And Then Life Happened

Memory

My memories of that day ten years ago are blurry. I remember specific details, but everything else around them has completely been erased from my memory. I remember standing at the bus stop watching the sunrise, and how the air was just starting to shift from summer to the first cool of fall. I remember feeling terribly, terribly small in my first period pre-algebra class as the principal came on the PA system to tell us all what had happened. I remember driving around and around on my school bus that afternoon, in the middle of nowhere, looking for the back gate the base had agreed to open amidst the lockdown so that we could get home – because where else were we going to go, especially when no one was really even sure when the lockdown was going to be lifted?
Most of that day – and the days after – have been lost, though, just a blur of me watching the news and feeling scared and wondering if it was going to happen again. My sister – who was 8 when it happened – mentioned to me when we were in Target looking at Barbies yesterday how we spent the entire day after, when we didn’t go to school because the buses decided to not even try, not when it was taking people a minimum of four hours to get onto the base because the guards were stopping to check every single vehicle trying to pass through – we spent that entire day playing with our Barbies at the kitchen table while our mom watched the news. I remember not going to school that day, but that’s the only thing I remember. I don’t remember the thing with the Barbies at all.
I wish I still had my journals from junior high. I know I wrote in it that day. I’m really curious to see what my 12-year-old self said, how I tried to explain it to my journal. All I remember is sitting with my band class in the choir room, watching the news. It was my second week of junior high, and I remember being completely unable to comprehend what I was watching.
I’m 22 now. I just spent the past four years getting a degree in history. My two concentrations were medieval history and 20th century U.S. history, which are two areas that are full of ideological conflict. For my senior thesis, I spent an entire three months analyzing primary sources about the Crusades, dissecting the hatred and suspicion three groups of people had for each other based on ideological grounds. In a future that is drawing increasingly nearer, it will be my job to take history and help students who will be the same age I was when 9/11 happened, understand why these things happen, how the historical narrative explains things, and so on and on and on.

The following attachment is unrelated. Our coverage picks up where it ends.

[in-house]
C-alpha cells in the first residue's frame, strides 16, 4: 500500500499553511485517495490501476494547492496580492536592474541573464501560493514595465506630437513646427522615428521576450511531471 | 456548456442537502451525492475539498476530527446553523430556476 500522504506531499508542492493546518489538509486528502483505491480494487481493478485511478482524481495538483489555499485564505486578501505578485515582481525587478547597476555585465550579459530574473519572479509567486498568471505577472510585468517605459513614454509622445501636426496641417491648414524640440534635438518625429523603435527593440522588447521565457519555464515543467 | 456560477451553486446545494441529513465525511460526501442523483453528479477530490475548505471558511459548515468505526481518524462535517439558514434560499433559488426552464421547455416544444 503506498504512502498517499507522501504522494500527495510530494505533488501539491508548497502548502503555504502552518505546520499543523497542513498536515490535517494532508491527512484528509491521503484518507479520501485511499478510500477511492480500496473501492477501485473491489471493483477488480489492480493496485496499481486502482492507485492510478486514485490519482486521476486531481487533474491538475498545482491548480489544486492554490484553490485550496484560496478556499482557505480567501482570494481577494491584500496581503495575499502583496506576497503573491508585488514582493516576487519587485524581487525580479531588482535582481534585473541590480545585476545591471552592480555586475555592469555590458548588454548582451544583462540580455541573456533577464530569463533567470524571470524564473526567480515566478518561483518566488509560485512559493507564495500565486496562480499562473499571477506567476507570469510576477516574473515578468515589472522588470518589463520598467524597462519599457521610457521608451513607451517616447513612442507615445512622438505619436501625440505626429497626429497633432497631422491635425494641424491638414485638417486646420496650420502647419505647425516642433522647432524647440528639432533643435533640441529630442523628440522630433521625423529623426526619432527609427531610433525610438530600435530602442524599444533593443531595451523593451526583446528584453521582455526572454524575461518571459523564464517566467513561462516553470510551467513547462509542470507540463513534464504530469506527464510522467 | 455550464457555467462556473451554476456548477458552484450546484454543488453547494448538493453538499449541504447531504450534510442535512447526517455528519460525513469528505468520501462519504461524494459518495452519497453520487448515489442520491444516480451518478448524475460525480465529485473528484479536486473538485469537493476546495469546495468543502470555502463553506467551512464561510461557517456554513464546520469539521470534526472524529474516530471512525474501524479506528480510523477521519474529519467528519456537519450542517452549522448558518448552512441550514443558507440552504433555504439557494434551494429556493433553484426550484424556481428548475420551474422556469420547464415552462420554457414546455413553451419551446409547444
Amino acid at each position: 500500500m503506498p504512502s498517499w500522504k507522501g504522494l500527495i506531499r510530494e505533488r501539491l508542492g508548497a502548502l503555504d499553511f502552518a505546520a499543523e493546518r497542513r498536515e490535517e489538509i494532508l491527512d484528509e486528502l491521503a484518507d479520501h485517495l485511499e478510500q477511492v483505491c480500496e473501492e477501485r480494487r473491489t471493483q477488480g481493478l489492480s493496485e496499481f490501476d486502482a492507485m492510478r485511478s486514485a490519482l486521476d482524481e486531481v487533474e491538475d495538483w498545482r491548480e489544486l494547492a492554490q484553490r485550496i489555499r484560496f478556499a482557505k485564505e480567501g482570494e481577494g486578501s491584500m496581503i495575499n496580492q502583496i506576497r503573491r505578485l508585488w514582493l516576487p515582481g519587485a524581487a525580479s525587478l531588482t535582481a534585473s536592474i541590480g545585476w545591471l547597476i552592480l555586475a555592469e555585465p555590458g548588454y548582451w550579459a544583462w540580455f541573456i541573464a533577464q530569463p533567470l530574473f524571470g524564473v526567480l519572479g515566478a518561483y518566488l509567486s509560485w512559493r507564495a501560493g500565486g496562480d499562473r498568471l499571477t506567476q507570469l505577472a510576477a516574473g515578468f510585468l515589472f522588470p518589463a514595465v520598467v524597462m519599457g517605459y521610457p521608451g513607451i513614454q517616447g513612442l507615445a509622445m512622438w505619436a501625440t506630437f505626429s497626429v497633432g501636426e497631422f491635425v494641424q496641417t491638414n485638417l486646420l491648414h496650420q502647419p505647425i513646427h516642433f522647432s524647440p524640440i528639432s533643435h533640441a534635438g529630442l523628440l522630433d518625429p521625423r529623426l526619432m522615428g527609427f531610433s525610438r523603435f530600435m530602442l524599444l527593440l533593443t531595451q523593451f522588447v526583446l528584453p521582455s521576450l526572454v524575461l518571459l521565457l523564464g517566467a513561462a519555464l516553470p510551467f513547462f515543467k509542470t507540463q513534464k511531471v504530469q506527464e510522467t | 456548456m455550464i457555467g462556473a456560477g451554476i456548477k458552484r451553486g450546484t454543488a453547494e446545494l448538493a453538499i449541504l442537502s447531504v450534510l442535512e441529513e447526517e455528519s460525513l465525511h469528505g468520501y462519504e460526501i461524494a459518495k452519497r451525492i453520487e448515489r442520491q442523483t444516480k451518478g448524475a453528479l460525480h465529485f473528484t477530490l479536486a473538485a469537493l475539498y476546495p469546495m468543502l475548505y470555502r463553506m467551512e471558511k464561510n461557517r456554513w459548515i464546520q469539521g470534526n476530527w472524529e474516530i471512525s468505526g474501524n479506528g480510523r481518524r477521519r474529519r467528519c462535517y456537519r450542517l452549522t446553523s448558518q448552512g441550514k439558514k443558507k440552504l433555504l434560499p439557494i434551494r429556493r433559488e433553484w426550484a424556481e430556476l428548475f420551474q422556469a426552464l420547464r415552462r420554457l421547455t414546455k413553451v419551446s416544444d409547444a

I still can’t comprehend what I was seeing that day. Things like compassion and humanity – those are essential parts of my worldview. I literally cannot understand hating someone enough that I am willing to murder thousands of people just to prove a point. I can’t understand willingly inflicting terror on people. I can’t understand the desire to watch people suffer.

I can’t comprehend what happened on 9/11. I probably never will be able to comprehend it. And the fact that I can’t comprehend it, probably isn’t such a bad thing.

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2 thoughts on “Memory”

  1. I know how you feel. It's like…like that part of my childhood was erased or removed by what happened. I can't forget the act itself, and like you, I know I'll never understand it. I was ten. Kids should not have those kinds of memories.

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